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across the streaming-verse

The Best of Streaming: What Should You Watch on Netflix, Hulu, and Other Sites

It’s wild and wooly out there in the world of streaming video. As movies and TV shows become increasingly accessible through a variety of services, it has also become increasingly difficult to keep track of what is available where, what is expiring when, and what is actually worth watching. So every Friday, Vulture will have a list of recommendations of movies and TV shows that are new to Netflix (as well as Hulu; Amazon, On Demand; and other streaming sites), those that are expiring, and those that you should watch just because.

The Prisoner
The star of this show, Patrick McGoohan, was considered early on for the role of 007. And if he had been the first James Bond instead of Sean Connery, then we never would have needed a Daniel Craig or Timothy Dalton, because the franchise would have started out dark instead of quippy. There’s an intensity to McGoohan that cannot be shaken or stirred — a mental toughness that served him well in Danger Man, the early-sixties TV show in which he played a secret agent, and especially well in The Prisoner, one of those shows that ranks high up on every list of cult TV classics. It’s a cult classic because it only ran seventeen episodes (it was meant to and the story wraps up), and it’s a cult classic because it’s effing crazy.

The story: Following his attempt to resign from the British secret service, an agent wakes up on a mysterious island called the Village, from which there appears to be no escape. No one has any names (our hero is Number Six). Every episode involves an attempt to get Number Six to reveal why he quit, an attempt to break his will. It’s at times surreal (there’s a giant white balloon named Rover that will harm anyone who tries to leave the Village), cheesy, and psychedelic, as fits its 1967 time frame. I first discovered it as a young teen when I came across a marathon on the original Sci-Fi Channel that was hosted by author Harlan Ellison. The theme song — one of the coolest ever, to this day — remains stuck in my mind. And if you don’t find yourself saying, “Be seeing you,” to your friends after watching the first few episodes, I’d be surprised. (Available on Crackle.)

Top of the Lake
There is this situation — maybe you can relate, maybe you can’t. I have cable, and I have a DVR. I’ve been told that this seven-hour Jane Campion–directed miniseries starring Peggy Olson from Mad Men is really good. Great even, according to our TV critic, Matt Zoller Seitz. So, I figure I have to watch it. Have to. Holly Hunter’s in it — I love hearing Holly Hunter talk, so course I’m going to watch Top of the Lake. But my DVR is so full. I have all of these hour-long dramas to catch up on. I have Doctor Zhivago on there, and I promised my wife we’d watch it together. I have The Magnificent Ambersons on there from four years ago, and I don’t plan on ever deleting it. So all I want to do is get rid of Top of the Lake from my DVR. Nothing against Jane Campion, but my system’s stuffed.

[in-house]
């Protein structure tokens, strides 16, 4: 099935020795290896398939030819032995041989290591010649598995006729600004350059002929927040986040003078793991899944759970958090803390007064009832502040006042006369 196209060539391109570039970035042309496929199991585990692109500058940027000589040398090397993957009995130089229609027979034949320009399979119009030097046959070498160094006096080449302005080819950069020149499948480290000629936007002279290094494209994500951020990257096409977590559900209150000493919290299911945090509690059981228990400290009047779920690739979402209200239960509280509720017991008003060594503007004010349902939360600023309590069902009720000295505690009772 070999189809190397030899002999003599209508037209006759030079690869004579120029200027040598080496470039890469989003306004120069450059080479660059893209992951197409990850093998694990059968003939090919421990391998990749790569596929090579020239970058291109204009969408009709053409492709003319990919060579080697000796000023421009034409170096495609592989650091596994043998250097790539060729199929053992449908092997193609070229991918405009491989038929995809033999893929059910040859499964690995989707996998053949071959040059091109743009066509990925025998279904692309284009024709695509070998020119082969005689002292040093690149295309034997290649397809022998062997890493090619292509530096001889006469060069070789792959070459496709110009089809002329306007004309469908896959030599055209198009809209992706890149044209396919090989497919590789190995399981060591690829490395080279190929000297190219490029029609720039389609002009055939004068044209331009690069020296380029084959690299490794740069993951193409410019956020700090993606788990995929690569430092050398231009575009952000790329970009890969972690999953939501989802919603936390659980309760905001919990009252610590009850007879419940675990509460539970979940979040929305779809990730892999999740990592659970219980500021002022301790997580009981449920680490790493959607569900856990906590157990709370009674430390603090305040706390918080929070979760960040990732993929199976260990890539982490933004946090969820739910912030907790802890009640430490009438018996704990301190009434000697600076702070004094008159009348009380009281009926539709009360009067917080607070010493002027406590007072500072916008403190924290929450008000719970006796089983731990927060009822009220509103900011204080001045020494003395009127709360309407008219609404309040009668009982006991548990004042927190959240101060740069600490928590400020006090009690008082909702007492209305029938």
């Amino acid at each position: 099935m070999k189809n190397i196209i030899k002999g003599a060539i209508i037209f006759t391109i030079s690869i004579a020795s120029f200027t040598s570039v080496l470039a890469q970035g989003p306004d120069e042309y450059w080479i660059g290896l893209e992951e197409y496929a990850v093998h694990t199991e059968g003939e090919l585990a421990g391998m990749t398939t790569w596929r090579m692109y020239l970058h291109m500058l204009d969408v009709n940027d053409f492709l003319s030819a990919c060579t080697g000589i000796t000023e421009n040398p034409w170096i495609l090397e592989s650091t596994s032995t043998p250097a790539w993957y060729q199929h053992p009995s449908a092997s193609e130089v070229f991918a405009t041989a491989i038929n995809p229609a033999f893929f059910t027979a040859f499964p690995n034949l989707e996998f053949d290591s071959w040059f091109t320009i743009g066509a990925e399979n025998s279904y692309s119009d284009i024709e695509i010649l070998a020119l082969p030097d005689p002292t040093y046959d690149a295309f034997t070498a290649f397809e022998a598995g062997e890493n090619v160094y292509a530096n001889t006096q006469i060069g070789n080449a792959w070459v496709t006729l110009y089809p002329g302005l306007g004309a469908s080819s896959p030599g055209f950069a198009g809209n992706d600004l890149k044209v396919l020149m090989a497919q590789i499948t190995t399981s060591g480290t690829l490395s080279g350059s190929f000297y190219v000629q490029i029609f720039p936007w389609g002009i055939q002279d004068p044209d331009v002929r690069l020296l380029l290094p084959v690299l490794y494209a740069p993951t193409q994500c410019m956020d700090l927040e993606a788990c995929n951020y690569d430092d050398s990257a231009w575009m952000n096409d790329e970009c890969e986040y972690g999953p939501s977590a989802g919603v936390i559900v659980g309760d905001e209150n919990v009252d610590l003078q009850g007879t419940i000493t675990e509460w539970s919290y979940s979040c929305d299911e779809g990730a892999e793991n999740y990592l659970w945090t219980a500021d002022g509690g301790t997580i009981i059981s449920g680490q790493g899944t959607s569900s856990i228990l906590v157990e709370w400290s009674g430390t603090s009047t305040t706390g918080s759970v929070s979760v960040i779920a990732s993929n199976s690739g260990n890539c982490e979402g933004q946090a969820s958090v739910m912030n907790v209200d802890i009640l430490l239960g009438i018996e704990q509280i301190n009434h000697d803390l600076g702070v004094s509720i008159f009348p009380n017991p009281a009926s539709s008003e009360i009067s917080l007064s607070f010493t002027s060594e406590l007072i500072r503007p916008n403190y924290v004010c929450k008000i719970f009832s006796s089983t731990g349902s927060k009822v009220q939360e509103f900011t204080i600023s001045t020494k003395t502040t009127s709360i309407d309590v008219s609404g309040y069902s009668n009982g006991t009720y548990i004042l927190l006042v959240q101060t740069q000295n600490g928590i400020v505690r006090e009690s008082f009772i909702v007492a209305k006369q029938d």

Thankfully, now I can delete that sucker, because all seven hours are streaming on Netflix. I can choose to watch the rest of this beautifully shot mystery about a young girl who becomes mysteriously pregnant in a small New Zealand community at my leisure. I’ll delete it from my DVR and stream it, and you should, too. (Available on Netflix.)

Wonder Women: The Untold Story of American Superheroines
This is a column where I recommend things, but sometimes I discover interesting things because they've been recommended to me. Like this hour-long documentary that you can watch on PBS's website. I hadn't heard of it until I read a piece by Linda Holmes over at NPR's pop-culture website, Monkey See. It's vibrant and wonderfully informative — detailing the invention of Wonder Woman and the effect she has had on an American pop-culture landscape that lacks powerful females. Parents, watch it with your daughters. Better yet, watch it with your sons — it can't hurt to teach them early on that women are more than the victims and eye candy they see in so many comic books and movies. (Available on PBS.com through June 14.)